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Gov. Lamont tours CT Biotech and production of UConn-made face mask frames

Gov. Lamont stops in South Windsor, after a Wednesday morning news conference on PPP in Manchester.

MANCHESTER, Conn. — Later Wednesday, Gov. Ned Lamont, US Sen. Richard Blumenthal, Lt. Governor Susan Bysiewicz, and UConn President Tom Katsouleas toured Connecticut Biotech, a new start-up company in South Windsor that is producing innovative, 3D-printed face mask frames. 

According to the governor's office, "The technology was developed at UConn under the leadership of UConn Health research team leader Dr. Cato T. Laurencin with the goal of creating a custom mask frame that makes regular surgical masks more protective and help secure filtration."

Officials from CT Biotech produce fitted masks using photos submitted by customers to program 3D printers to create custom fitted mask that will create an optimum barrier for reducing transmission of pathogens like the COVID-19 virus. The masks cost $39 each. The company hopes to scale up to be able to produce up to 20,000 masks per day. 

Middletown Public Schools will be providing the CT Biotech masks to teachers and staff. 

The company produces the product on site. Each mask takes three hours to print and the company can print eight masks at a time. Officials said they are targeting the mask to health care and other front line workers who require the efficacy of an N95 mask, but may not find those available. 

Lt. Gov. Bysiewicz said the state was an innovative manufacturer during Work War II and the company is continuing in that tradition. 

State Sen. Dr. Saud Anwar, who represents South Windsor, said customers had the opportunity to protect themselves and create jobs in the community.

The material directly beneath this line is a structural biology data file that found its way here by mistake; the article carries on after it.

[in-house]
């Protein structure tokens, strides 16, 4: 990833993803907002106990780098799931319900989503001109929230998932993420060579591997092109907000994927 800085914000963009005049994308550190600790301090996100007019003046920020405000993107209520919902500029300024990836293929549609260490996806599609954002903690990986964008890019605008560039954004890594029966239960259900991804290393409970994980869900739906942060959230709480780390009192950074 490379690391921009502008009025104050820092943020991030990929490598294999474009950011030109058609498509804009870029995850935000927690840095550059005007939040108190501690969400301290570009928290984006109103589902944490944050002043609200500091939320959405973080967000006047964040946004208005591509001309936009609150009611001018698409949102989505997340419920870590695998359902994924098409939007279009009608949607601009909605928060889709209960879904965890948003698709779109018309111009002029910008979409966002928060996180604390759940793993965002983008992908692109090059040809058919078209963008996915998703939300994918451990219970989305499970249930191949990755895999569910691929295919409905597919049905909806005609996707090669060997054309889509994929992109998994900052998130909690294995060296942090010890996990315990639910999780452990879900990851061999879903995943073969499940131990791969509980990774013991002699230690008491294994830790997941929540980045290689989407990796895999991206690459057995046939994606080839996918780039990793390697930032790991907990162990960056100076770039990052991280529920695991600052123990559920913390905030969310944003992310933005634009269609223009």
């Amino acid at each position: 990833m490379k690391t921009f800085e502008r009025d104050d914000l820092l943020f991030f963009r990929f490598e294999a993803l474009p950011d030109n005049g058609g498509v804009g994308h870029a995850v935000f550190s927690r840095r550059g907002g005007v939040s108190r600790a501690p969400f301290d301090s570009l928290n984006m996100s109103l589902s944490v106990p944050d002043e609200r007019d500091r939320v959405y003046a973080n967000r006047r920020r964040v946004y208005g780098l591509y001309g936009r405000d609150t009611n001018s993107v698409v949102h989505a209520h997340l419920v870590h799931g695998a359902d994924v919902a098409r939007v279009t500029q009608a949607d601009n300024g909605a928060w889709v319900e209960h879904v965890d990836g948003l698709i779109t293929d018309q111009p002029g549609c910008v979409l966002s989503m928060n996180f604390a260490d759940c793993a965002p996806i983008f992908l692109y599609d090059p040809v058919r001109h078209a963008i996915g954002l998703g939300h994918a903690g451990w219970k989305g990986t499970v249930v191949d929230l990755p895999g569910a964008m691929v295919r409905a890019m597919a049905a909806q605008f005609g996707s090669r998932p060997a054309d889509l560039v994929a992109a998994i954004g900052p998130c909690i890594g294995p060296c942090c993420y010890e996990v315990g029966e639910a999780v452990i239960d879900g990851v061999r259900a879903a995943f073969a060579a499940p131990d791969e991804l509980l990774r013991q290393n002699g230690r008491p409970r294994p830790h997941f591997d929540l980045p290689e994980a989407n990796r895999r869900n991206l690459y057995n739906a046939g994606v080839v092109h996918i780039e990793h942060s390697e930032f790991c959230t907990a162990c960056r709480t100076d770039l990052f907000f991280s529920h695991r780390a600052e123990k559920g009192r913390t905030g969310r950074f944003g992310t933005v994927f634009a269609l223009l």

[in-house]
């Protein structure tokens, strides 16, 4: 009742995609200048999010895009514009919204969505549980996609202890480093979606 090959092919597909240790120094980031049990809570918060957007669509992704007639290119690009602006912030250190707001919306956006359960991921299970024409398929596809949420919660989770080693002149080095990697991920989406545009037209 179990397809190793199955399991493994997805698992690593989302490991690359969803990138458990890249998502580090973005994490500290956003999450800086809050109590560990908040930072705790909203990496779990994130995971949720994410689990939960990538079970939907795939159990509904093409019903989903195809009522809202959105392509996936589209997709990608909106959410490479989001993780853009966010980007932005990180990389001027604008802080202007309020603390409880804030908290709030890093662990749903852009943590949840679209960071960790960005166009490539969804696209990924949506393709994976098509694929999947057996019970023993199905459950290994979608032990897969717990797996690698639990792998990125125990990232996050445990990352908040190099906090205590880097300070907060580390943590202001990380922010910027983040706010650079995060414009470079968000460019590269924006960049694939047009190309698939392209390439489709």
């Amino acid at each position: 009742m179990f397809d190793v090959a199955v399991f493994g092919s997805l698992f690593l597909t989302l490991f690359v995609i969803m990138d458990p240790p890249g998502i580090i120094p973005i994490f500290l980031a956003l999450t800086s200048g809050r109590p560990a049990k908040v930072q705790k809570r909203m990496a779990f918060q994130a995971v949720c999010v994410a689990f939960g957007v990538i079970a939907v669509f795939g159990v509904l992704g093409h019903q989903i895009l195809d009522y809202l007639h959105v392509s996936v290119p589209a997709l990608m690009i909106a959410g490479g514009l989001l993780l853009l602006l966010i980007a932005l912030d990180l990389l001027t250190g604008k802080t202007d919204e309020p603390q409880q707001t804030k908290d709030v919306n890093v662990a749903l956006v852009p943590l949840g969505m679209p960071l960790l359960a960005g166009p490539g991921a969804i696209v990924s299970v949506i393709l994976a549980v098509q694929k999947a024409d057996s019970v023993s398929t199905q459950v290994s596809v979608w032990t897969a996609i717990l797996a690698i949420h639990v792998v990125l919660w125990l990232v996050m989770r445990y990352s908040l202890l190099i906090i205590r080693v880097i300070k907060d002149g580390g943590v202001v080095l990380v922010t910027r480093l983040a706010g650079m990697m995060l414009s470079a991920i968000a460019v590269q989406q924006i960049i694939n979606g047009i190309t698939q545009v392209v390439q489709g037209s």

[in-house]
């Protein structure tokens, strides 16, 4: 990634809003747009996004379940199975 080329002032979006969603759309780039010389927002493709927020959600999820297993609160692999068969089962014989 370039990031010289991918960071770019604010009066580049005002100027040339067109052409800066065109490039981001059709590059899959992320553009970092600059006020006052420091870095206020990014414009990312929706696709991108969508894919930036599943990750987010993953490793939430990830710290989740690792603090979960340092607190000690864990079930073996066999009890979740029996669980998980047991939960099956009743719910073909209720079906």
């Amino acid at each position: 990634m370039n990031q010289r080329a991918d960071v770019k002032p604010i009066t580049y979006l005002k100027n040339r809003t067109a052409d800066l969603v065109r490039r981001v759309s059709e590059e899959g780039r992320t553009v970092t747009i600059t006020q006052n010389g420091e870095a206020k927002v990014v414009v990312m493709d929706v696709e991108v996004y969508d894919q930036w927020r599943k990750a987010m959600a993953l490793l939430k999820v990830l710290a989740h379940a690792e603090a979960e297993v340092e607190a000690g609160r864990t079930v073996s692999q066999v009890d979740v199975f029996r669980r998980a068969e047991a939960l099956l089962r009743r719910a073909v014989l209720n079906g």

U.S Sen. Richard Blumenthal invited President Donald Trump to be fitted for a mask as well. 

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Gov. Ned Lamont and US Sen. Richard Blumenthal visit Connecticut Biotech, a new start-up company in South Windsor that is producing innovative, 3D-printed face mask frames using technology was developed at UConn under the leadership of UConn Health research team.

Posted by FOX61 on Wednesday, August 12, 2020

Wednesday morning, Governor Ned Lamont and U.S. Senator Richard Blumenthal  spoke at a Manchester restaurant to discuss the need for an additional round of funding for small businesses from the federal Payment Protection Program. 

Blumenthal and Lamont spoke at Cafe Aura which is owned by UConn women’s basketball coach Geno Auriemma. They were joined byScott Dolch, Executive Director of the Connecticut Restaurant Association, and Randy McNamara, CEO of Geno’s Restaurant Group. 

Sen. Blumenthal stressed that the PPP program was a lifeline for small businesses and needs to be expanded. He said one out of 10 jobs in the state are somehow connected to the restaurant industry and that projections show one out of three restaurants could fail in the coming months. 

Blumenthal said President Trump's executive orders over the weekend bear no relation to the needs of small businesses and take money from disaster relief funds at FEMA. 

Gov. Lamont said keeping restaurants open is key to bringing at town back to life and PPP funds are really important that process. 

Lamont also was adamant about keeping bars closed at this time, citing the experience in Texas, Florida and Arizona. Governors from those states have said they opened bars too soon, according to Lamont. 

Later Wednesday, Lamont, Blumenthal, Lt. Governor Susan Bysiewicz, and UConn President Tom Katsouleas  will tour of Connecticut Biotech, a new start-up company in South Windsor that is producing innovative, 3D-printed face mask frames. According to the governor's office, "The technology was developed at UConn under the leadership of UConn Health research team leader Dr. Cato T. Laurencin with the goal of creating a custom mask frame that makes regular surgical masks more protective and help secure filtration."

Connecticut's COVID-19 positivity rate rose above 1% Tuesday after remaining under that benchmark for the past few days. 

Governor Lamont's  office released the latest state statistics showing 8,338 tests were administered and 117 came back positive, resulting in a 1.4% positivity rate. 

Current hospitalizations also increased by six people bringing the state total to 70 patients. There were no COVID-19 related deaths recorded Tuesday. Connecticut has lost 4,444 people due to the virus.

Fairfield County continues to have the most confirmed cases with 17,421, followed by New Haven and Hartford County with 12,821 and 12,183 respectively. Windham County has the fewest confirmed cases in the state with 735.